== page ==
With the AACP Mission statement including, “advancing pharmacy education, research, scholarship, practice, and service to improve societal health,” and the AACP Vision statement including, “transform[ing] the future of healthcare to create a world of healthy people,” it is comforting knowing that our profession is being pushed to change. AACP offers many tools for their members to utilize in engaging others toward growth and facilitating change in the way we educate students and professionals, the way we communicate among disciplines, and the way we support and analyze research and development initiatives. AACP’s work will never be “Done.”

My definition might be different than your definition, but I don’t equate wealth and success with being “Done.” I dream of improving the quality of care that patients receive through our healthcare system, and that means changing the way our system operates. If we view wealth and success as fluid concepts, then we choose to recognize the infinite number of ways that we are capable of revolutionizing healthcare in our ever-changing world.

I recognize the value of checking an item off of one’s to-do list, and how that sense of accomplishment may make one inspired to take on the next challenge with full force. In this way, De Haaff’s article supports its position that writing “Done” makes you feel successful, wealthy, and ultimately rich. I can completely relate to this feeling. However, I see an absent sense of duty that I believe is innately part of humanity. As Winston Churchill eloquently puts it, “To improve is to change; to be perfect is to change often.” If what de Haaff’s “Rich” definition actually means is “Perfect” or “Complete” or “Finished,”  then he missed the important concept of continuous improvement leading change.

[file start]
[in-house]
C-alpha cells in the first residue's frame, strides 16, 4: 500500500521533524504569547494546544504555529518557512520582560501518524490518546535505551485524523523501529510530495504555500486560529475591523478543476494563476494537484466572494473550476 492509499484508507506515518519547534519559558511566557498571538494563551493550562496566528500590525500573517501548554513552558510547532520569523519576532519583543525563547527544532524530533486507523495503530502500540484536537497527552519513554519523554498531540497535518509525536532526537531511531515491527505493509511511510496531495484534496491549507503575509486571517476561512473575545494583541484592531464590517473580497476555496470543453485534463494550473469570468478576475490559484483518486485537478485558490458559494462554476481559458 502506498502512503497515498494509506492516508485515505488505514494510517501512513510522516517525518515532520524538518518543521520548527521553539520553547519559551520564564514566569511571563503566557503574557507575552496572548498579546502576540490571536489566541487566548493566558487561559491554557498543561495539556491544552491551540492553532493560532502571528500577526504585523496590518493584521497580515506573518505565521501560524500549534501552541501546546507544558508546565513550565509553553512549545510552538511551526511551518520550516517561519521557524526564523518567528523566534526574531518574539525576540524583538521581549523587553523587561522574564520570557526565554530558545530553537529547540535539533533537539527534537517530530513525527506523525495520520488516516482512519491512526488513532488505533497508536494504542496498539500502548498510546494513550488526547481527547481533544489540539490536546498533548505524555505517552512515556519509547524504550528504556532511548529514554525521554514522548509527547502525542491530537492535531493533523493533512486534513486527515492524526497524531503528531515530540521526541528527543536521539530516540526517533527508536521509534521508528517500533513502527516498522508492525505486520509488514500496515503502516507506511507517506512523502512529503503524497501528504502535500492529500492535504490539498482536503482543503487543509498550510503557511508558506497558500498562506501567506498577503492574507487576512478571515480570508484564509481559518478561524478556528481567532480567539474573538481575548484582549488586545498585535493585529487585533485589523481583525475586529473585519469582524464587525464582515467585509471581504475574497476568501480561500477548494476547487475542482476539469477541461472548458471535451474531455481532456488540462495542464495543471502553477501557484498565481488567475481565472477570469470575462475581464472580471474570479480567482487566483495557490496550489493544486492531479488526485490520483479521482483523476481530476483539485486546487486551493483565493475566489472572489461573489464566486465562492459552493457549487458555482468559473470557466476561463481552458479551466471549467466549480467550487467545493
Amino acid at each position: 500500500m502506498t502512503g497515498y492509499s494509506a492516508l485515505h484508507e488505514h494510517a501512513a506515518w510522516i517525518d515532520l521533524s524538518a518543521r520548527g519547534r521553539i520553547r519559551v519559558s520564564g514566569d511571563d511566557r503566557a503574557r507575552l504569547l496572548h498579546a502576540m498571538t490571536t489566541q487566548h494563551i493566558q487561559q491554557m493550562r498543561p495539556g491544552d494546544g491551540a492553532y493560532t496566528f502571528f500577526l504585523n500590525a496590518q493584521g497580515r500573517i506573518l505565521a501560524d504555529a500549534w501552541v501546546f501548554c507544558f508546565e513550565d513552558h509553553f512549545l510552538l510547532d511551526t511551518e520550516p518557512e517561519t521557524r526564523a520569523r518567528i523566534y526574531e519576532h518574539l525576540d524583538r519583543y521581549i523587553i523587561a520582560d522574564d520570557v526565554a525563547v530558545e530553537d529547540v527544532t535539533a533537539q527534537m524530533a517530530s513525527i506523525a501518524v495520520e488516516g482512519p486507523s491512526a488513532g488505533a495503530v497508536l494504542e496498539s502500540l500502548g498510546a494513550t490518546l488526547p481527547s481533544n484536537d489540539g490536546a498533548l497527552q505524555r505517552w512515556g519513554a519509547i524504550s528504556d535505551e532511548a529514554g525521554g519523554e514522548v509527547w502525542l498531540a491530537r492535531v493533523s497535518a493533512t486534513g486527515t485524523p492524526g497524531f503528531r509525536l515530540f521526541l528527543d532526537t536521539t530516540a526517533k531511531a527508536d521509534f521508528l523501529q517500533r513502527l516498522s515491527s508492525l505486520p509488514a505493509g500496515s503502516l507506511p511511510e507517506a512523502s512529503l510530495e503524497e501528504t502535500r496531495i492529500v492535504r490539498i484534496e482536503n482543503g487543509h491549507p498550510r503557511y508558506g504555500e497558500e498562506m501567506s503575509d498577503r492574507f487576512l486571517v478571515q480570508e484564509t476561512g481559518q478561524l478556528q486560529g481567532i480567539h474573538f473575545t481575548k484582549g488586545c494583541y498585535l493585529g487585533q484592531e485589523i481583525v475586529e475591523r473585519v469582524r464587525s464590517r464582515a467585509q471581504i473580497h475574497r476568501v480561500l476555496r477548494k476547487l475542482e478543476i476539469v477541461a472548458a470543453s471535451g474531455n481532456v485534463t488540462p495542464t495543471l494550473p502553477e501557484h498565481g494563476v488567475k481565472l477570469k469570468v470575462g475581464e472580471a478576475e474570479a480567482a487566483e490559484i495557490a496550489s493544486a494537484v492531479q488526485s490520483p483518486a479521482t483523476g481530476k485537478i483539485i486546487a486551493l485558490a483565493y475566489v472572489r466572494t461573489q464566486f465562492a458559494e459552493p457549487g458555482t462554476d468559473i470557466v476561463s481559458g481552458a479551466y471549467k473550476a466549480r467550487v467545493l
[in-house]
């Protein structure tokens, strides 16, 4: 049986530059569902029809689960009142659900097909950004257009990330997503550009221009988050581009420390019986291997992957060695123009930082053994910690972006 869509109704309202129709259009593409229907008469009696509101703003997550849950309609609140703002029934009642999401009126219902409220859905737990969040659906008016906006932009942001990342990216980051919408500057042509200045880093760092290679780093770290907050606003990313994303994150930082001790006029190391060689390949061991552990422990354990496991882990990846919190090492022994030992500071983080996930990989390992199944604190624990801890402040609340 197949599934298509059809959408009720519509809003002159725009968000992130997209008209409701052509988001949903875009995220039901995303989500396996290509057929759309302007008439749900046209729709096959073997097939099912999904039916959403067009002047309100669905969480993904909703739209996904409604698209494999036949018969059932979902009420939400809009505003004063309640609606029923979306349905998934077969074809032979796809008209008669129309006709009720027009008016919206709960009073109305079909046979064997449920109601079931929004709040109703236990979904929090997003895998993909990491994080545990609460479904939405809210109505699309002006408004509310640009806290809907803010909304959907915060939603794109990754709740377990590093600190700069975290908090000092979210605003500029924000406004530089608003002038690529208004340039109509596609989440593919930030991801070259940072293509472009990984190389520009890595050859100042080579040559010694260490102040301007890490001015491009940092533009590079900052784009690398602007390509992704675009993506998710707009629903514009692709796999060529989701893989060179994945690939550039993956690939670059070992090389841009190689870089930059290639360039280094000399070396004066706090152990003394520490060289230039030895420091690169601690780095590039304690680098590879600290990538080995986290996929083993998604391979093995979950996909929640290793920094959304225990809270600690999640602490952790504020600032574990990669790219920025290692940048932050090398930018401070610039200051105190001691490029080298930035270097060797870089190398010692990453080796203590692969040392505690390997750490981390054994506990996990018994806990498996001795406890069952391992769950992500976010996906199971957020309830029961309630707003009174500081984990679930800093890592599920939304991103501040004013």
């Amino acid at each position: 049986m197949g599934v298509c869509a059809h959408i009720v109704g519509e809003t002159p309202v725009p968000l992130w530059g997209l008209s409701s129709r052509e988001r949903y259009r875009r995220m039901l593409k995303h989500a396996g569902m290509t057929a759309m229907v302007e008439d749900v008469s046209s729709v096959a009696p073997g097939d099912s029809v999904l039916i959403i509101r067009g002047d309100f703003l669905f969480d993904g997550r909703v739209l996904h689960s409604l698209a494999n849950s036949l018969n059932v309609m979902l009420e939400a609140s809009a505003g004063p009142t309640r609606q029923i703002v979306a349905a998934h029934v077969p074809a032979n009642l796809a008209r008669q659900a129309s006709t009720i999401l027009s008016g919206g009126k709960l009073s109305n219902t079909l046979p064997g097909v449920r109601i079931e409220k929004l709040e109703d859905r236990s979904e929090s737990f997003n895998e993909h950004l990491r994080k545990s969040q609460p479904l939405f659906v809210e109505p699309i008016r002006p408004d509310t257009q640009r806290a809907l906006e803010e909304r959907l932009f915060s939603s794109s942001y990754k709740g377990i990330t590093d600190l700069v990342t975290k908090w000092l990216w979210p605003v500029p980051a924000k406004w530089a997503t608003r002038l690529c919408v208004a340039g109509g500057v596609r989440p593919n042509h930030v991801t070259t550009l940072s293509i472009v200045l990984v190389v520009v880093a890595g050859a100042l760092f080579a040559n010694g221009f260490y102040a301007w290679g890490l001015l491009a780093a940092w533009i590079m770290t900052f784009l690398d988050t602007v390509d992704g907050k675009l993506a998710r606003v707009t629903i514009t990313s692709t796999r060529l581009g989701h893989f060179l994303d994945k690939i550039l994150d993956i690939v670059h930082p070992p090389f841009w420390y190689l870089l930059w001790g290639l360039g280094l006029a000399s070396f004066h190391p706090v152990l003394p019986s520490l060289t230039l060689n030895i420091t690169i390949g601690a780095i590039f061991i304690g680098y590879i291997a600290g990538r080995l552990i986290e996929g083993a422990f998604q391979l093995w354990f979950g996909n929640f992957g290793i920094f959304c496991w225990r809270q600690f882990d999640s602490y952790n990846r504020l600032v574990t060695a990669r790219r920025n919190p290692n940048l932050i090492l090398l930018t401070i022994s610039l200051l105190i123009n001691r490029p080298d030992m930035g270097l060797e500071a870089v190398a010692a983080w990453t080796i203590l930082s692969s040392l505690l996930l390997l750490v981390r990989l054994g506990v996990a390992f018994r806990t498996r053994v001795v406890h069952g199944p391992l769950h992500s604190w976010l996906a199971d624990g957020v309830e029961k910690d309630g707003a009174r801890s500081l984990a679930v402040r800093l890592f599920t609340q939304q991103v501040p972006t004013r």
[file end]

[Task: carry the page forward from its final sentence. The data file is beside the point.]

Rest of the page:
We have explored the many definitions that “Done” might hold, and I challenge you to discover your own definition. I am certain that our definitions will change as we grow individually, and as we change the world, but begin painting your picture of “Done” by digging down to your roots and examining your goals and aspirations. Here are three ways that ensure I will never be truly “Done”:

·         Empowering others

·         Respecting individuals

·         Challenging the system

In my opinion, motivating others through education and understanding while leaving the ultimate decision up to the individual makes for more well-informed decisions, and happier, healthier patients. As much as we, healthcare providers, command patients to take their medications a certain way or change their diets, informing patients and allowing them to make decisions will empower them to be in charge of their own health and care. I will work through the patient care that I provide in my career to empower my patients.

Giving this decision-making power to patients can be difficult for providers who have been trained to think and act a certain way. However, when we don’t include patients in the decision-making process, we are not being respectful of their wishes, which they have a right to be in control of. In other words, empowering patients is part of demonstrating our respect as healthcare providers. I will work to include my patients in the decision-making process to show them respect.